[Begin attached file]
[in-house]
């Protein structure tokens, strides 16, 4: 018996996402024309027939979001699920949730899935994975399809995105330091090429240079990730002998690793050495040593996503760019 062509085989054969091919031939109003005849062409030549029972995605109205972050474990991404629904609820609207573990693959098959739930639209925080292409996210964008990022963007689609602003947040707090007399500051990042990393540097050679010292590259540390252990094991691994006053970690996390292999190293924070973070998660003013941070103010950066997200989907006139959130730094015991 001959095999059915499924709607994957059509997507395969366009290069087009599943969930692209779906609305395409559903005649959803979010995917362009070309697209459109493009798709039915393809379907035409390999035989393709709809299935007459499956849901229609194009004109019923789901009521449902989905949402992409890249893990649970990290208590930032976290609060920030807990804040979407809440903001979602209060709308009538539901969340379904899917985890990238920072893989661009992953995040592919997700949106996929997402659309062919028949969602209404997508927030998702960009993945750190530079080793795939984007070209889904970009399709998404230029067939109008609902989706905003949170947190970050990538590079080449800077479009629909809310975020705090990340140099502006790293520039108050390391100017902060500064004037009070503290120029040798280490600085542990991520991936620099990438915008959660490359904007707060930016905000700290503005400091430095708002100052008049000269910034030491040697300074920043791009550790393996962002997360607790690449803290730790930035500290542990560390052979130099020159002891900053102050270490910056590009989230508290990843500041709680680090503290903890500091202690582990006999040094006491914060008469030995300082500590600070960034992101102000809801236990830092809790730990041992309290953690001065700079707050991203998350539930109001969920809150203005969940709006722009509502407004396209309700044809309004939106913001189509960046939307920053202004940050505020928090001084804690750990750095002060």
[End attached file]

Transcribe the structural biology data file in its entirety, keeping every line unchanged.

[in-house]
């Protein structure tokens, strides 16, 4: 018996996402024309027939979001699920949730899935994975399809995105330091090429240079990730002998690793050495040593996503760019 062509085989054969091919031939109003005849062409030549029972995605109205972050474990991404629904609820609207573990693959098959739930639209925080292409996210964008990022963007689609602003947040707090007399500051990042990393540097050679010292590259540390252990094991691994006053970690996390292999190293924070973070998660003013941070103010950066997200989907006139959130730094015991 001959095999059915499924709607994957059509997507395969366009290069087009599943969930692209779906609305395409559903005649959803979010995917362009070309697209459109493009798709039915393809379907035409390999035989393709709809299935007459499956849901229609194009004109019923789901009521449902989905949402992409890249893990649970990290208590930032976290609060920030807990804040979407809440903001979602209060709308009538539901969340379904899917985890990238920072893989661009992953995040592919997700949106996929997402659309062919028949969602209404997508927030998702960009993945750190530079080793795939984007070209889904970009399709998404230029067939109008609902989706905003949170947190970050990538590079080449800077479009629909809310975020705090990340140099502006790293520039108050390391100017902060500064004037009070503290120029040798280490600085542990991520991936620099990438915008959660490359904007707060930016905000700290503005400091430095708002100052008049000269910034030491040697300074920043791009550790393996962002997360607790690449803290730790930035500290542990560390052979130099020159002891900053102050270490910056590009989230508290990843500041709680680090503290903890500091202690582990006999040094006491914060008469030995300082500590600070960034992101102000809801236990830092809790730990041992309290953690001065700079707050991203998350539930109001969920809150203005969940709006722009509502407004396209309700044809309004939106913001189509960046939307920053202004940050505020928090001084804690750990750095002060």